Long term bond yields have corrected down recently a lot. This suggest mortgage rates will remain low and the stress test would still be required. If mortgage rates continued to rise, you could argue that the stress test wouldn’t be needed because buyers would be “in stress” to meet their higher mortgage payments. There is a Federal election coming in 2019 and a good strategy for politicians may be to get rid of the mortgage qualification rules to appease voters, but we will have to see.

Interest rates are at a bizarre low level at this time. It appears the Vancouver housing market is in some soft of a correction – at least it seems this way. It is a real possibility that interest rates may not increase from their 2%-3% levels in the foreseeable future and this will affect home prices. You have to think that a lot of people assumed interest rates would rise to historical levels and it now seems like this is not going to happen soon. Rates like 7%-8% appear like they are not going to come back and this should affect how you would price real estate. Most people would agree that it is more probable today, than it was a year ago, that we may see permanently low rates for mortgages.

On if he predicted the current market slow down:

Most people must have been expecting some type of slow down. Vancouver has had various demand side measures that have addressed demand for first-time home buyers (stress test) and outside money (foreign buyer tax). There is also lots of new inventory coming online. People shouldn’t be shocked to see a bit of a correction. There is a possibility of a real condo catastrophe soon. The presold units can come back on the market in a variety of ways – rentals, flips, flips because outside buyers do not want to pay the speculation tax and people that will not qualify for their mortgages that didn’t know the stress test was coming.  This could flood the market.

The gap in condo and single-family homes is closer today than it has been in the past. This suggests that condo prices will have to come down or single-family home prices will have to increase. It seems most likely that condo prices will drop.

On people calling for purpose-built rentals and other supply even though we may have a flood of condos entering the market:

There is a world where supply coming online may further reduce housing prices. More supply is a great thing for people that are renters, but not home owners. A push for purpose-built rental might be a little bit misplaced. The first order question is, “can we get roofs over peoples heads”. A secondary question is what type of supply (purpose-built, private homes) this is.

The conversation around purpose-built rental recently is probably mostly due to the increase in rental prices from 2016-2018, as people are looking for a solution. In past years, there was probably an argument to be made that renters were less secure with the possibility of being evicted by landlords for a potentially false renovation of faux family occupancy. This play is not as realistic today because of the increased surplus and rental cooling; suggesting purpose-built rental with added security is not as important as the discussion suggests. The empty homes and speculation tax will bring more units to the rental market than in the past as well.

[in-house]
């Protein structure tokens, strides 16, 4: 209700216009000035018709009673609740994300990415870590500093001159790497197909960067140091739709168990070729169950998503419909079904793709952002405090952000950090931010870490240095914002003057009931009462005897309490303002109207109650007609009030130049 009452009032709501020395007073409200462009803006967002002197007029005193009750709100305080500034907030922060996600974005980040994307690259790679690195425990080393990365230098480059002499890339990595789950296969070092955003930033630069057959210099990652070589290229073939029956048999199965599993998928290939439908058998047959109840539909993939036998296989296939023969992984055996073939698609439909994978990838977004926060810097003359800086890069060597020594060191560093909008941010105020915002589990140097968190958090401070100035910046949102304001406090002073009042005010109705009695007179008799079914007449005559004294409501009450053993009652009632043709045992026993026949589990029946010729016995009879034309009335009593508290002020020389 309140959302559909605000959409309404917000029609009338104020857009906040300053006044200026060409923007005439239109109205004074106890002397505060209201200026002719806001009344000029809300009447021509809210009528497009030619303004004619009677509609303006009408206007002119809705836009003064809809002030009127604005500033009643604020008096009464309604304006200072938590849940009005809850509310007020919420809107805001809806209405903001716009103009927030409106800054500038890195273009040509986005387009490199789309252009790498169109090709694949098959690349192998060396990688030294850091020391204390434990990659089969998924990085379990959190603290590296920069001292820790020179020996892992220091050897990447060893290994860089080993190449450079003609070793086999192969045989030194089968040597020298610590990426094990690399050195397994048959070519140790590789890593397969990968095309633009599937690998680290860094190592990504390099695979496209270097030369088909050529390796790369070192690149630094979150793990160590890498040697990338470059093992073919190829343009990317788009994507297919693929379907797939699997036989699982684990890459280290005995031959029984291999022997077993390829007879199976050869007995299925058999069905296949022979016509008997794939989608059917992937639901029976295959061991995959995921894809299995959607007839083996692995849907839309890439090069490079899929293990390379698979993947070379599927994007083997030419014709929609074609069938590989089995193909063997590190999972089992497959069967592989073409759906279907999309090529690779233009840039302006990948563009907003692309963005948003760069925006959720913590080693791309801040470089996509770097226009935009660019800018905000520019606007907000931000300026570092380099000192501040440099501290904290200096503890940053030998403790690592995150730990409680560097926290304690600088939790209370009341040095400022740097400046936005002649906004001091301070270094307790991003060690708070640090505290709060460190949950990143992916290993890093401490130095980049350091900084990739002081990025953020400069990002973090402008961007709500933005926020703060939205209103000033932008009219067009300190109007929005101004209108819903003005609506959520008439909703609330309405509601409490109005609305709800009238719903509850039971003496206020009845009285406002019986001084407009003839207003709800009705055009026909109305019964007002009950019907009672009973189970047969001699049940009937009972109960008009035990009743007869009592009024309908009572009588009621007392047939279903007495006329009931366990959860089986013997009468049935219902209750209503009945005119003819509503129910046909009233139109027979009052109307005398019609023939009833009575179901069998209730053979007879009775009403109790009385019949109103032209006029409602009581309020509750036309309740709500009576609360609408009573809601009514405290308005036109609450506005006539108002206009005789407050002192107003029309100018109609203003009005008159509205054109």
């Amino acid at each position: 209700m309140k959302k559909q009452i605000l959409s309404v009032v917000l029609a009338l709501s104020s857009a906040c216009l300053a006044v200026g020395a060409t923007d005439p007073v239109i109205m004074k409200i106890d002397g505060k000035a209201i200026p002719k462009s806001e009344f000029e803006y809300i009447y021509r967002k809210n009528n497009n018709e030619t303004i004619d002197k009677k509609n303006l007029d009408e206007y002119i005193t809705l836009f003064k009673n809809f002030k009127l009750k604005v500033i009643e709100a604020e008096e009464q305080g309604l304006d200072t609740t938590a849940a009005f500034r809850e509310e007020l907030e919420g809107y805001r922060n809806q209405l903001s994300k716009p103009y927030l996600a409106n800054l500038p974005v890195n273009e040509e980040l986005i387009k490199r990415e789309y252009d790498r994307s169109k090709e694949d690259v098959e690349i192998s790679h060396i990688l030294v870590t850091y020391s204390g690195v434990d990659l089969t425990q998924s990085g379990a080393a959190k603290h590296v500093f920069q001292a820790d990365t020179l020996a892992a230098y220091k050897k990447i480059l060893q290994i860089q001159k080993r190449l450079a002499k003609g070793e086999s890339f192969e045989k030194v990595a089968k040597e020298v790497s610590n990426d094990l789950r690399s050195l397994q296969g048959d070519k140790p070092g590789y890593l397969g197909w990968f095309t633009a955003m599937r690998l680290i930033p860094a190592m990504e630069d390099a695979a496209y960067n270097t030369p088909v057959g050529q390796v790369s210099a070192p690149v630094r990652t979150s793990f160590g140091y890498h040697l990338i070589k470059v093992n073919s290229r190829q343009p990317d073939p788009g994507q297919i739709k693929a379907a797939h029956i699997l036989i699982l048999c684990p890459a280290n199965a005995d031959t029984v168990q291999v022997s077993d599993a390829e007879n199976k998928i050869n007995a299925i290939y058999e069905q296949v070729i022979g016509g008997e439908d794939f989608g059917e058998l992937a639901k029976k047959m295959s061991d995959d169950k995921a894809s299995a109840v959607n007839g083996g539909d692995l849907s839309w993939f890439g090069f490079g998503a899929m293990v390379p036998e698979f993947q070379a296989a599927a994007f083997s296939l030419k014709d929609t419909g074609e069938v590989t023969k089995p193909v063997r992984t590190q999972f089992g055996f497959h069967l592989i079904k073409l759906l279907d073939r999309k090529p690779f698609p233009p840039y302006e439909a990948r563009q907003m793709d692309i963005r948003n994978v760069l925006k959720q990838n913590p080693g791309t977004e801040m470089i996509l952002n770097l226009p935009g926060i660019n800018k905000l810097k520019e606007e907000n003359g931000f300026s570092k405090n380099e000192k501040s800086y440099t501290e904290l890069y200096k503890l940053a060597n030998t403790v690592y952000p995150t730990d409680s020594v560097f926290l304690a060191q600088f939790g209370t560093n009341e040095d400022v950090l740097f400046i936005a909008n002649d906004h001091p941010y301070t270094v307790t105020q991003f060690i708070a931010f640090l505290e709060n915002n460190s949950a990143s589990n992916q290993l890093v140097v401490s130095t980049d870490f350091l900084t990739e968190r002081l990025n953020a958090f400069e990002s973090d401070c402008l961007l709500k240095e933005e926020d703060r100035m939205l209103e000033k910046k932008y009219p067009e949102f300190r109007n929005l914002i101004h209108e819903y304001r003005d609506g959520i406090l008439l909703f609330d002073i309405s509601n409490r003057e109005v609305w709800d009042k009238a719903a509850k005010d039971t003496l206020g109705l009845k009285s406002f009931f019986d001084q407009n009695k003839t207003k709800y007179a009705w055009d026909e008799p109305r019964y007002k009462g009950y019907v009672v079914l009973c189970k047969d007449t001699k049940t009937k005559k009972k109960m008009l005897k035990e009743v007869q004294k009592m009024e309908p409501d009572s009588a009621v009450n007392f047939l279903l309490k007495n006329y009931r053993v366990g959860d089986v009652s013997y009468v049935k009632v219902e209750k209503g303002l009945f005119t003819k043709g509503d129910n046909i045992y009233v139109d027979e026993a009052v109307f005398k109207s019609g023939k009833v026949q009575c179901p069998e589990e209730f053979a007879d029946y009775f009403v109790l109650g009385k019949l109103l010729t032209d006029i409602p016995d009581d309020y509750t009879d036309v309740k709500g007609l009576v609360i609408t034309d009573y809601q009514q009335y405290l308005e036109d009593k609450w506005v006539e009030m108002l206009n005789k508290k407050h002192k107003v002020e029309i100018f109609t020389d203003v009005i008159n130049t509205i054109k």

Are we going to add enough housing supply to the Vancouver market over the next 3-5 years?

There is a slow down in private sector construction. Less new housing starts in 2019 and less in 2020. You would think there would be a bid-ask spread that would evolve between sellers and buyers. If a land owner has already spent money developing for a multi-family deal, they are probably not willing to sell for what a developer would need to pay to make the development make fiscal sense. This may open the door to the Province stepping in to build affordable housing. This doesn’t make sense when there is a bottle neck in the construction industry, but if there is a slow down in development, the Province can step in to built purpose-built rental. 2020 is a much better time than 2017.

From an economist’s point of view, government-built housing doesn’t make sense. If you have a hungry person, you give them money to afford food on the market – the government doesn’t grow the food. This then follows that the government should be providing money to people so that they can afford housing and not stepping in to build the housing that is needed for these groups. That said, Vancouver might be unaffordable for a long time and the government has access to cheap money. This suggests it is not crazy to build some affordable housing in this market.